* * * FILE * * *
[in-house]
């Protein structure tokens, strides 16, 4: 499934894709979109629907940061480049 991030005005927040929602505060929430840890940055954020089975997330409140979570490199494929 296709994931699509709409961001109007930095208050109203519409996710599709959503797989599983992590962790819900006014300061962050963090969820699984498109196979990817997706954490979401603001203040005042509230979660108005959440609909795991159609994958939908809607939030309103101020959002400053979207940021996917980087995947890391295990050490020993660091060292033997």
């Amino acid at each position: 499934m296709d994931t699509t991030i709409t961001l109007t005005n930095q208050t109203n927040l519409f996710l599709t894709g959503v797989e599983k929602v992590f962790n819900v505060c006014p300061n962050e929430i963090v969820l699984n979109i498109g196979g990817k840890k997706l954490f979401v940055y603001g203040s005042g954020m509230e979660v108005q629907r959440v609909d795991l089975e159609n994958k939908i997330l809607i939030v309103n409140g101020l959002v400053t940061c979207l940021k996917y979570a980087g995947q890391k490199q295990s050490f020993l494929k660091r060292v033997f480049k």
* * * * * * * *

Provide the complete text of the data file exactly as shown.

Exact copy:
[in-house]
């Protein structure tokens, strides 16, 4: 499934894709979109629907940061480049 991030005005927040929602505060929430840890940055954020089975997330409140979570490199494929 296709994931699509709409961001109007930095208050109203519409996710599709959503797989599983992590962790819900006014300061962050963090969820699984498109196979990817997706954490979401603001203040005042509230979660108005959440609909795991159609994958939908809607939030309103101020959002400053979207940021996917980087995947890391295990050490020993660091060292033997």
């Amino acid at each position: 499934m296709d994931t699509t991030i709409t961001l109007t005005n930095q208050t109203n927040l519409f996710l599709t894709g959503v797989e599983k929602v992590f962790n819900v505060c006014p300061n962050e929430i963090v969820l699984n979109i498109g196979g990817k840890k997706l954490f979401v940055y603001g203040s005042g954020m509230e979660v108005q629907r959440v609909d795991l089975e159609n994958k939908i997330l809607i939030v309103n409140g101020l959002v400053t940061c979207l940021k996917y979570a980087g995947q890391k490199q295990s050490f020993l494929k660091r060292v033997f480049k």